4. Check for recalls. The Consumer Product Safety Commission (CPSC) has recalled some children’s toys over lead paint or choking hazard concerns. A quick internet search should tell you if a toy has been recalled and why. If you have a toy that's been recalled, return it to the store or throw it away.
  5. Have an adult assemble the toy. Make sure a responsible adult reads assembly instructions thoroughly before putting toys together. Then, check the toys periodically to be sure parts have not loosened.
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How do I know when it’s time to throw out an extension cord?

Extension cords cause roughly 3,300 home fires each year, killing 50 people and injuring about 270 more, according to Electrical Safety Foundation International.

Here are a few ways to tell when your extension cords need tossing:

  1. They have cracked insulation. Check the cords regularly for signs of insulation damage and replace them if you notice any cuts, cracks or nicks in the protective covering.
  2. A loose cord. A plug may become detached if you tend to “yank” your extension cord out of the wall by the cord and not the plug.
  3. A too-short cord. If the cord’s too short, there may be a temptation to daisy-chain it by connecting several cords. This is hazardous and may wear out cords faster — get a cord that’s the right length for your job.
  4. A cord with the wrong electrical rating. Use a cord that has the rating for the appliance you’ve plugged it into. Talk to your hardware store or home center people, if you’re not sure what rating you need.
  5. An indoor cord being used outside. If you need a cord outside, only use one that’s marked for outdoor use. Indoor cords used outside may become a shock or fire hazard.
  6. The cord is nailed or stapled to the wall. Nailing or stapling cords can damage them. Instead of using an extension cord, have a licensed electrician installed outlets where you need them.
  7. The cord is hot to the touch. Thismeans it’s probably overheating and loaded beyond its capacity.
  8. Cords running under carpets and through windows. If it is necessary to run extension cords through windows or under carpets, it’s time to get new outlets installed. The cords should not be buried.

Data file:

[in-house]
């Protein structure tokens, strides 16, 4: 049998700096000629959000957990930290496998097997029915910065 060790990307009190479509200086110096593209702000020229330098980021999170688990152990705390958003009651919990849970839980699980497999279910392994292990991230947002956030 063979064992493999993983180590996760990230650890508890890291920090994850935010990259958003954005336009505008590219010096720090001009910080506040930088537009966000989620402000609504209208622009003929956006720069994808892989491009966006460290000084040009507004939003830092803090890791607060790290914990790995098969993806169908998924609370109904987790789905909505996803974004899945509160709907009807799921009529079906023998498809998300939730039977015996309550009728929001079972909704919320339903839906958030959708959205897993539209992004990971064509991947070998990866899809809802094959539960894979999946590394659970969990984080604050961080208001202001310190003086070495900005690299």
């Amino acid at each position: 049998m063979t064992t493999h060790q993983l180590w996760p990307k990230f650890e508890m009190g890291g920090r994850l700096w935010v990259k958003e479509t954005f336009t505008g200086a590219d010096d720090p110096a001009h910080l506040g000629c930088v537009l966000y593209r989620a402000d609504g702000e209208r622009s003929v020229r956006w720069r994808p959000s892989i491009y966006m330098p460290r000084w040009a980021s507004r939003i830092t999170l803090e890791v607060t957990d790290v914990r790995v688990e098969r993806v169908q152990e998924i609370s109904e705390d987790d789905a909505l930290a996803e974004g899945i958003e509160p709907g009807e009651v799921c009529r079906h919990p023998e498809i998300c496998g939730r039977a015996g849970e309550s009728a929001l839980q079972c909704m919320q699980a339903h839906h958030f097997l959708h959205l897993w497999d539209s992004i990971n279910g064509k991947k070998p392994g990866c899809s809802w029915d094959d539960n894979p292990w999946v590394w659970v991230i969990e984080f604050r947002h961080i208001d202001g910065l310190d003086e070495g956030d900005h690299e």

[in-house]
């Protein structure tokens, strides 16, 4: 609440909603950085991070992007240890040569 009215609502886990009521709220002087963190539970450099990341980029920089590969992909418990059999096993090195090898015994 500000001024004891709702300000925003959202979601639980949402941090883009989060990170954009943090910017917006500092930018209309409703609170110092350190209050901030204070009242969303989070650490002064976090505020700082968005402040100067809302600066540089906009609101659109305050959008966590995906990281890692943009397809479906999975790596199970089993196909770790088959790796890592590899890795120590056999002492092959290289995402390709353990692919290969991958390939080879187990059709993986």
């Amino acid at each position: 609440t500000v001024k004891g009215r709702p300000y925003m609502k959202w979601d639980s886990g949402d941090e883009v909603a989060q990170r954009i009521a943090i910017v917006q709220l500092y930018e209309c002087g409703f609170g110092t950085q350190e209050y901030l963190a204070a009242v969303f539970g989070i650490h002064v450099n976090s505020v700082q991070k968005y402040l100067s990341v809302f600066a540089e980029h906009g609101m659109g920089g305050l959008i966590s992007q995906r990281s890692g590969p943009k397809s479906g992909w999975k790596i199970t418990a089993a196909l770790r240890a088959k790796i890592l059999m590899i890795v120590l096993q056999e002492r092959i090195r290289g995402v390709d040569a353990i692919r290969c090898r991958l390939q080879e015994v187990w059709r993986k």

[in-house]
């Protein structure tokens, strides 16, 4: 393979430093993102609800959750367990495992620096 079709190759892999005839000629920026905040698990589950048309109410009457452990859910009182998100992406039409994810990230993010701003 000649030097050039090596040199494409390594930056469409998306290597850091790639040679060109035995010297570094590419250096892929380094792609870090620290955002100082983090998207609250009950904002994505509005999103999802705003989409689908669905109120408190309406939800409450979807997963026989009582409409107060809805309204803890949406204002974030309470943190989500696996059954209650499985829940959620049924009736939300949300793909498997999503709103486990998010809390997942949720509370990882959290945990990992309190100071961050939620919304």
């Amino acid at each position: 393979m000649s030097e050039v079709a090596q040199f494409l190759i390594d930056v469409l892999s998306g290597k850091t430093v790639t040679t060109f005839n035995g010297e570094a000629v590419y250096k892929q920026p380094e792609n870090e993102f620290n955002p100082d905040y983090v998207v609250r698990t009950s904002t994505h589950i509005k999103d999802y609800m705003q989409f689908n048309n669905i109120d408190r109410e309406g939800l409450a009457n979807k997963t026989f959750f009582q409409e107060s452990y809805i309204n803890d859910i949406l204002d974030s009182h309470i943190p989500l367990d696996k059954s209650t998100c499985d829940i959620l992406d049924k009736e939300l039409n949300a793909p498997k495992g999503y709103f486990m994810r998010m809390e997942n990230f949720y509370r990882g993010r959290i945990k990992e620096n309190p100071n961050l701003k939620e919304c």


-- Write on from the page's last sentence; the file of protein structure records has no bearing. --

9. Old extension cords that are missing important safety features, like easy plugging and unplugging and a large plug face that covers the outlet’s slots. The cord’s plugs should have polarized blades — one blade is slightly wider than the other.
  10. Cords that lack safety certification. For maximum peace of mind, buy cords that are UL certified. If you get a bargain-basement cord, it probably doesn’t have the proper amount of wire in it, and it could be dangerous.
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How do I better protect my mobile wallet?

Why use cash when you can pay for products or services with your smartphone? Newer technology makes it easier when you are low on cash.

To help protect yourself when using a mobile wallet, the FTC recommends making sure an app offers consumer privacy guarantees before buying it. In addition, UL recommends you take the following steps:

  1. Stay up-to-date. Make sure you have the latest operating system on your phone, upgrade apps as soon as updates become available, and keep up-to-date antivirus software on your smartphone and other mobile devices.
  2. Protect yourself online. If you're using a system such as PayPal, beware of websites that look unprofessional or that immediately redirect you to a site asking for personal information. Use a protected connection.
  3. Use a strong password on your smartphone, the single best defense to protecting your digital identity.
  4. Look for two-factor authentication when choosing apps. An example, use a password plus a fingerprint scanner to be safe and secure. You see more and more options for two-factor authentication.
  5. Talk to your bank. See whether it provides a mobile wallet app. Banks don’t need to gather consumer shopping information.
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How can I better protect my family in the event of a house fire?

Thirty years ago, if your house caught fire, you’d have about 17 minutes to gather your family members and escape the blaze. Today you have just three minutes to get out before the fire reaches what we call flashover — when a room gets so hot that everything in the room combusts.

Short of trading in your modern furniture for antiques, there isn’t a lot you can do to make your home burn more slowly. Buy yourself and your family more time in the event of a fire by following these simple steps: